Influence of circulation types on temperature extremes in Europe

  • E. J. M. van den Besselaar
  • A. M. G. Klein Tank
  • G. van der Schrier
Original Paper


The aim of this study is to determine the influence of atmospheric circulation on the recently observed changes in the number of warm days and cold days in Europe. The temperature series for stations in the European Climate Assessment and Data set project and the Grosswetterlagen (GWL) were used here. The temperature series were first adjusted for global warming before determining the indices for cold and warm extremes. The 29 GWLs were grouped in ten circulation types. Then, the number of days a certain circulation type occurred was determined for each winter (December, January and February) and summer (June, July and August). The relation between the circulation type frequencies and the temperature indices was modelled with a multi-regression fit over the period 1947–1974 and tested for the period 1974–2000. The difference between the observed indices and the calculated indices in the second period (using the fit coefficients for the first period) shows a warming effect for both winter and summer and for at least the warm day index, which is unaccounted for by the global warming trend. A simple snow model shows that variations in the European snow cover extent are likely influencing the cold and warm day indices in winter: there is a correlation between the decreasing trend of the snow cover extent in Europe and the increasing (decreasing) trend of the number of warm (cold) days for stations throughout Europe.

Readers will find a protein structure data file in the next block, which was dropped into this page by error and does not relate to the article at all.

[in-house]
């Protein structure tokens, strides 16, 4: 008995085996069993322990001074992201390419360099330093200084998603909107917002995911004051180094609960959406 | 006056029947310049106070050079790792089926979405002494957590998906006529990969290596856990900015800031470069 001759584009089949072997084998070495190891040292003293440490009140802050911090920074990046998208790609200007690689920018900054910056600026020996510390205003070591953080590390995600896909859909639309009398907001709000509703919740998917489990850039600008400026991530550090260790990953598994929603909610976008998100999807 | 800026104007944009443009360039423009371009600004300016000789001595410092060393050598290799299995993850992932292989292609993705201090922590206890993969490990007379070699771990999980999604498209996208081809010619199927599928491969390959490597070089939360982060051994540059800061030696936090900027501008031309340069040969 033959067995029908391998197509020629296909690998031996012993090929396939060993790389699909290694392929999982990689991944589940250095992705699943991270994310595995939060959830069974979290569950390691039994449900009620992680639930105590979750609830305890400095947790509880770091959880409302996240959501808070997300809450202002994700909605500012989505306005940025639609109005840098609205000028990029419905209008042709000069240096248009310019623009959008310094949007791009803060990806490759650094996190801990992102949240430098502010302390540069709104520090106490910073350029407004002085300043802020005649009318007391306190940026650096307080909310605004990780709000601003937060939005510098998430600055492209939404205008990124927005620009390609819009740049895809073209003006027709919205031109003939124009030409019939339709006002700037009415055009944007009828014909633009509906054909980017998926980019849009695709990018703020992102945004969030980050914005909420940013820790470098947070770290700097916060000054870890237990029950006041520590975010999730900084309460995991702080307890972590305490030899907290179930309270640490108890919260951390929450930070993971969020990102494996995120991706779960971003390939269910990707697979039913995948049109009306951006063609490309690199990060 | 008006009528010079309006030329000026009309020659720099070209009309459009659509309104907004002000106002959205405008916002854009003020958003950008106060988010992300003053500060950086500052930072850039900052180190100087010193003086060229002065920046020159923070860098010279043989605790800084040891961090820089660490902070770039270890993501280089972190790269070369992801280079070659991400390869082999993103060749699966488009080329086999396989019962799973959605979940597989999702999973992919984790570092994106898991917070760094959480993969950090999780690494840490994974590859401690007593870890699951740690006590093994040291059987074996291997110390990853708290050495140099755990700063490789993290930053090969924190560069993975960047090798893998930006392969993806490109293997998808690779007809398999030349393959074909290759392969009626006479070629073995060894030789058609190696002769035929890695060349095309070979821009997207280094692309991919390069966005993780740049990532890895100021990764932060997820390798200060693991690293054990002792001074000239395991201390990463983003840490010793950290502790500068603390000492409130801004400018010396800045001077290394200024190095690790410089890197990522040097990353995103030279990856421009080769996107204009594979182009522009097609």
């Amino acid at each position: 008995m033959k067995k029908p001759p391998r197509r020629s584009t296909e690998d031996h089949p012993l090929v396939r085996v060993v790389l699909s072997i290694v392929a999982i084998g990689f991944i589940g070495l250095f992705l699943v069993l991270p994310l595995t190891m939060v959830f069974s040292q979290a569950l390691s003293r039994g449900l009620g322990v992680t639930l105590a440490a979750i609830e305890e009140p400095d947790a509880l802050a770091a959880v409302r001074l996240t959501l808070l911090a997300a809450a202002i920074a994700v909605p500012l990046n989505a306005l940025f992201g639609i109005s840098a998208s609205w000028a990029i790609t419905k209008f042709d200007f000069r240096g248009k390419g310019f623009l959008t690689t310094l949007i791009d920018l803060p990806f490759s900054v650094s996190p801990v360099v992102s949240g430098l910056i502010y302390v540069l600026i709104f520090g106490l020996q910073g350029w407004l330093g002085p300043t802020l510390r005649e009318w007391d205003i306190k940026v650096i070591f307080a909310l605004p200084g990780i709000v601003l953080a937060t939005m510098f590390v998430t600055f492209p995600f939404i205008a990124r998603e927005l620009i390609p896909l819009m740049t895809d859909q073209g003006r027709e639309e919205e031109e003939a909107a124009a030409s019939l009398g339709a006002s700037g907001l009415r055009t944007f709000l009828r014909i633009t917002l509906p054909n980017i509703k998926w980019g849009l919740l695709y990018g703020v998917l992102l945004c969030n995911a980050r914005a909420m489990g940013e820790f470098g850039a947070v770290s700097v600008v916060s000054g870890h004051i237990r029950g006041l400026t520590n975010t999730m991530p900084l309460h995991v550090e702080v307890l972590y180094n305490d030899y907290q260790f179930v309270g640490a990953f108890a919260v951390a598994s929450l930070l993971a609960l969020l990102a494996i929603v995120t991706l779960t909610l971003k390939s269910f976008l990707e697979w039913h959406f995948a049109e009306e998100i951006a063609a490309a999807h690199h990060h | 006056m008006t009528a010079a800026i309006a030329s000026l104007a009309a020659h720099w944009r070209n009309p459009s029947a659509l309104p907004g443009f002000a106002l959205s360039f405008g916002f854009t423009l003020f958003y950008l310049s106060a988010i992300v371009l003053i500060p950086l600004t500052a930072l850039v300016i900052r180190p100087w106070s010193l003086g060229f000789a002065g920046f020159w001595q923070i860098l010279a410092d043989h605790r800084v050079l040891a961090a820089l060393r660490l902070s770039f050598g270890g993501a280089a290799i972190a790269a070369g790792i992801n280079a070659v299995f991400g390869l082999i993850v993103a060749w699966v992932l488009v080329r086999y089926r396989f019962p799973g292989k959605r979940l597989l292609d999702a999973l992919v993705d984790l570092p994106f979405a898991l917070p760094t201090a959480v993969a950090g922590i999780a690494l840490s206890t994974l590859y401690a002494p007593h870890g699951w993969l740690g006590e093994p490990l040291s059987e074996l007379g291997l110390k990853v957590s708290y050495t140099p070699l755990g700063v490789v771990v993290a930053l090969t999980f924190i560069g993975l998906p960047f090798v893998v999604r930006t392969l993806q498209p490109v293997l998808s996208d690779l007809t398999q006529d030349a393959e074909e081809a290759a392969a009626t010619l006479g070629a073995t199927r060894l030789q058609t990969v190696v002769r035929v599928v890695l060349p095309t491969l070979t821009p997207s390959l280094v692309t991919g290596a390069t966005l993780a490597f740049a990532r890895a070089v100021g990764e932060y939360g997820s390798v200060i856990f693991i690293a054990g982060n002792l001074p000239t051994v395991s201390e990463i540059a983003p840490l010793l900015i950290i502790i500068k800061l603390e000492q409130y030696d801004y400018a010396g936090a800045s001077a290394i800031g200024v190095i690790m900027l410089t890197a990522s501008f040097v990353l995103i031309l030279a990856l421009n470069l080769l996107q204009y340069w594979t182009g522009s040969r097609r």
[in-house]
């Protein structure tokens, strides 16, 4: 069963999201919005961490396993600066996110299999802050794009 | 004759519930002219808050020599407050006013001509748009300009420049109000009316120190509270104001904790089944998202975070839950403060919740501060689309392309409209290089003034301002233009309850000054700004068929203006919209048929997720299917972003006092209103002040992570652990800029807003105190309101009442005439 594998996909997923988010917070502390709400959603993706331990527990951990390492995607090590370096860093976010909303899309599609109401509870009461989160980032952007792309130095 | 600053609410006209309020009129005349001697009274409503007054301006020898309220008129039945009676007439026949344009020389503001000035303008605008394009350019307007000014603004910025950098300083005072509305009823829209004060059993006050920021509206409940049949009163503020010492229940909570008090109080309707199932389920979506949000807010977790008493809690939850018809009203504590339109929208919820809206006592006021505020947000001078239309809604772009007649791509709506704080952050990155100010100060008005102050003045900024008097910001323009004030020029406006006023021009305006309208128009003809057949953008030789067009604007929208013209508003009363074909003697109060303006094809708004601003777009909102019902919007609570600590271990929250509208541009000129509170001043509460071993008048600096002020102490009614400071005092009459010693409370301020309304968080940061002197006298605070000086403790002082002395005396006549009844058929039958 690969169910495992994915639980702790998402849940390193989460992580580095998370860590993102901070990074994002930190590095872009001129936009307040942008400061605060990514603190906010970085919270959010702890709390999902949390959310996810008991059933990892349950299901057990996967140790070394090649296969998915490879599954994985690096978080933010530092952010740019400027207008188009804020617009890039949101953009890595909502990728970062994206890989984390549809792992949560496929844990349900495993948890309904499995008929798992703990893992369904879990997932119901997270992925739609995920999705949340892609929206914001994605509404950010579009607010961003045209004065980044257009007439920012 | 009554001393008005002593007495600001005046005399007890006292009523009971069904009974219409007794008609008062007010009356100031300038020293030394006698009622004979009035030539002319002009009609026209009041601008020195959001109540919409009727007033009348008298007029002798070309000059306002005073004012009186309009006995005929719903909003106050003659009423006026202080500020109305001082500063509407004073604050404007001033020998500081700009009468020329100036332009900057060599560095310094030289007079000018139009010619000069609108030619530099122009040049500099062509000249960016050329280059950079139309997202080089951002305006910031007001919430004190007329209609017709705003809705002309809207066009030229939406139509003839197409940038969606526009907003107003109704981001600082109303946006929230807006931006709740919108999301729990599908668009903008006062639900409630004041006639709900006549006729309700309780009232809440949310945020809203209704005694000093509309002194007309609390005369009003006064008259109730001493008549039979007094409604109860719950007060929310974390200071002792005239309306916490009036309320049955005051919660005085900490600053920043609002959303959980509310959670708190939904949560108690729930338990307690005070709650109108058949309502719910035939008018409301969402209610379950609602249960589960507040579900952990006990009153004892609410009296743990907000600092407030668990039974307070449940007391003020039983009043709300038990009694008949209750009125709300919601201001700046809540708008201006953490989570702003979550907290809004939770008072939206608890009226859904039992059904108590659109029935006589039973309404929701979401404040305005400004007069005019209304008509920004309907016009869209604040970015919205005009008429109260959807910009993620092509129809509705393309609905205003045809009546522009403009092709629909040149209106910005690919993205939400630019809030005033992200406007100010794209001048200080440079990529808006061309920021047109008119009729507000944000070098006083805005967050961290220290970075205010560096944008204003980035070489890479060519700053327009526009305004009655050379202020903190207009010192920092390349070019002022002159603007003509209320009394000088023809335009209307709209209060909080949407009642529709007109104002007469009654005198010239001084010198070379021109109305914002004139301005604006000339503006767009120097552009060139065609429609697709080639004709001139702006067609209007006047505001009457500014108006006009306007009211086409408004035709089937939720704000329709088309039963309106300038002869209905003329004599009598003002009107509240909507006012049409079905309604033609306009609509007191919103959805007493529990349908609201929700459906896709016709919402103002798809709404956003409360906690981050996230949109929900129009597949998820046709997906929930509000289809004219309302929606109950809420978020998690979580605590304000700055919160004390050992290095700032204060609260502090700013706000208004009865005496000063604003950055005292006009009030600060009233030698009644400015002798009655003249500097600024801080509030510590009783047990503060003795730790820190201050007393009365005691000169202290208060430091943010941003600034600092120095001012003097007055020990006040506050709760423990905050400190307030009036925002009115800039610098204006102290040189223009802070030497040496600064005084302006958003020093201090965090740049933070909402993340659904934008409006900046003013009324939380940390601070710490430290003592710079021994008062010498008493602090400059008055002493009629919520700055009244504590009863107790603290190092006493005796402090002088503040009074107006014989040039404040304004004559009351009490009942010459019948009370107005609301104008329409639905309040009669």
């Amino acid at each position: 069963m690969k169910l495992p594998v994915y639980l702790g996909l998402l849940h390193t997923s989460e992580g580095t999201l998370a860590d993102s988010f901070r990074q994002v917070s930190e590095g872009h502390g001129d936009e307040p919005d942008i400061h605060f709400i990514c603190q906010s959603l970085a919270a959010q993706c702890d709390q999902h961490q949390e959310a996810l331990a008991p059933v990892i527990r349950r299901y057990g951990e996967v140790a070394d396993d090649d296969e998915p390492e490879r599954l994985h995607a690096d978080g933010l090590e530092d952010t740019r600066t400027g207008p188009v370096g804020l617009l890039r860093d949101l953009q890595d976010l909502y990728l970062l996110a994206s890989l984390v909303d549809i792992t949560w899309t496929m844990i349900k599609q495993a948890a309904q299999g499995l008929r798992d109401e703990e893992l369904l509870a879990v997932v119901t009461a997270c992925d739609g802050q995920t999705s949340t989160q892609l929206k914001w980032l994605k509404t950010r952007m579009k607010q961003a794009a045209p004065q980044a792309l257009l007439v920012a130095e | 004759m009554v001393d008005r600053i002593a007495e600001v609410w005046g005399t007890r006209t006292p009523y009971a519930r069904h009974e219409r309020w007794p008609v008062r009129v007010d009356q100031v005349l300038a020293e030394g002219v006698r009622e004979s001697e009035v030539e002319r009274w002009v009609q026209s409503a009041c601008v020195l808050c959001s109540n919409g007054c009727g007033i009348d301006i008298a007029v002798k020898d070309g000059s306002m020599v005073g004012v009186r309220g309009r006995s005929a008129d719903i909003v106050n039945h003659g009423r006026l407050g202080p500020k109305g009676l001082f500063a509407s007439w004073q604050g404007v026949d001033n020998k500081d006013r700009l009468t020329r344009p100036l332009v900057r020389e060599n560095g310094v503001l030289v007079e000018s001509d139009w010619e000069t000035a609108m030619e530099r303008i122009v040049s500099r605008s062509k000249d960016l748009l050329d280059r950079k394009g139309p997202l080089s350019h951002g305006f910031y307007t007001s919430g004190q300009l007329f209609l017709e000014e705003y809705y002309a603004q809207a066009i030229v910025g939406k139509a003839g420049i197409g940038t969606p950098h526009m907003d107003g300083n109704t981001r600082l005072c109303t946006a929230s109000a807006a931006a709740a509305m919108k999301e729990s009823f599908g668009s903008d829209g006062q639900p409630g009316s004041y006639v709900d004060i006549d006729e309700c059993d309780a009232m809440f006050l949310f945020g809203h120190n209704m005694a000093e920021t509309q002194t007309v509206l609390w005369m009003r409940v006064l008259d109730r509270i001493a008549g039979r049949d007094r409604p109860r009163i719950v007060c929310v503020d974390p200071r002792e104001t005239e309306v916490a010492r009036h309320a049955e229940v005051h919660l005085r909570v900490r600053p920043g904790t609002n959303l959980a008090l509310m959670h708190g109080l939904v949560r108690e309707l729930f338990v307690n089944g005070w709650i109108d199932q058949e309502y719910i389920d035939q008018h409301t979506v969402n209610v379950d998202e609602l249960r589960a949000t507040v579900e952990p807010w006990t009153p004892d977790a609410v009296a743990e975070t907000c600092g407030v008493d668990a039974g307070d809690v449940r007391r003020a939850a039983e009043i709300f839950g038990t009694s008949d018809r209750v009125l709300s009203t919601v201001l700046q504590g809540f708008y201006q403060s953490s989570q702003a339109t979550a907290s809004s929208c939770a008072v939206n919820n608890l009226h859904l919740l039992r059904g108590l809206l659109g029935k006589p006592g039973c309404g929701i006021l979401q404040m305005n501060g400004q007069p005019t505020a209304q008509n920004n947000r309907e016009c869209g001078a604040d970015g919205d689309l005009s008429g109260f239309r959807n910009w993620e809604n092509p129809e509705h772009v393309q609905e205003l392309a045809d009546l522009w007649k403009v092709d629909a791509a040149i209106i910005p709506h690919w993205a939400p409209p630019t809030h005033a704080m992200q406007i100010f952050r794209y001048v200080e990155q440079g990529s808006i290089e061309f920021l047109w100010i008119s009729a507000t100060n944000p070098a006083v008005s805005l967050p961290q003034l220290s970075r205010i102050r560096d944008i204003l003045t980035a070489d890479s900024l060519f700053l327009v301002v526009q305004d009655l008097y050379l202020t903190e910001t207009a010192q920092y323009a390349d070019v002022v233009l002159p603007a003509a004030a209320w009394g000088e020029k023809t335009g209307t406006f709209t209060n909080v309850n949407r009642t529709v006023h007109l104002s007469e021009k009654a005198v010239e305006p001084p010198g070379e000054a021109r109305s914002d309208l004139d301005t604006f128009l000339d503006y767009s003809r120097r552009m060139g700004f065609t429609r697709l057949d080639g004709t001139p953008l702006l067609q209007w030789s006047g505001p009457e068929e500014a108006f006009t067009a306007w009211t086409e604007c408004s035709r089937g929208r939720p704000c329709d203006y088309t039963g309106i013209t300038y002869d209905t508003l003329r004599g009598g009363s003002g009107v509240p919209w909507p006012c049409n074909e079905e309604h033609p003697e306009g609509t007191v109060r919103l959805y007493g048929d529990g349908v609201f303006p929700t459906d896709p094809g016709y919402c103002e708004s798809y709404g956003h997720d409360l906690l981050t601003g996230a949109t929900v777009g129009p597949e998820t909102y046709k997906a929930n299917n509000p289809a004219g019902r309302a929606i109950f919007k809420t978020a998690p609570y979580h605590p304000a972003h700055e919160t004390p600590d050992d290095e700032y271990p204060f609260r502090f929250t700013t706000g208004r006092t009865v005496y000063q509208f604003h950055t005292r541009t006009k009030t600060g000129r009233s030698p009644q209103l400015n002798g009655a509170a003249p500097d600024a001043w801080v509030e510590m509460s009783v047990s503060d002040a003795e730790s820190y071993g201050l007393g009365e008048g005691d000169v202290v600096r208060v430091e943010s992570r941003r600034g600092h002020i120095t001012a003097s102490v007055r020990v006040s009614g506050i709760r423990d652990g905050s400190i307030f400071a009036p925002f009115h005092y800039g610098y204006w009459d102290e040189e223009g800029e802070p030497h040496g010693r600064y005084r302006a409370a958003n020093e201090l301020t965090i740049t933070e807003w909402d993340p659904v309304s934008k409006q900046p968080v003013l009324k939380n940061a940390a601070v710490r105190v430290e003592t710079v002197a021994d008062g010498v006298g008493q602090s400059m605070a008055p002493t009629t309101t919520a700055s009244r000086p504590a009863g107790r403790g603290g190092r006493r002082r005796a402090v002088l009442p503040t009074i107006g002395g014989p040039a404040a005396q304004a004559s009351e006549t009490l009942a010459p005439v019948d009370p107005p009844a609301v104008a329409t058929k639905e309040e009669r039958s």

Global Warming Temperature Extreme Temperature Series Temperature Index Circulation Type 
These keywords were added by machine and not by the authors. This process is experimental and the keywords may be updated as the learning algorithm improves.



We acknowledge the E-Obs data set from the EU-FP6 project ENSEMBLES ( and the data providers in the ECA&D project (


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Copyright information

© Springer-Verlag 2009

Authors and Affiliations

  • E. J. M. van den Besselaar
    • 1
  • A. M. G. Klein Tank
    • 1
  • G. van der Schrier
    • 1
  1. 1.Royal Netherlands Meteorological Institute (KNMI)De BiltThe Netherlands

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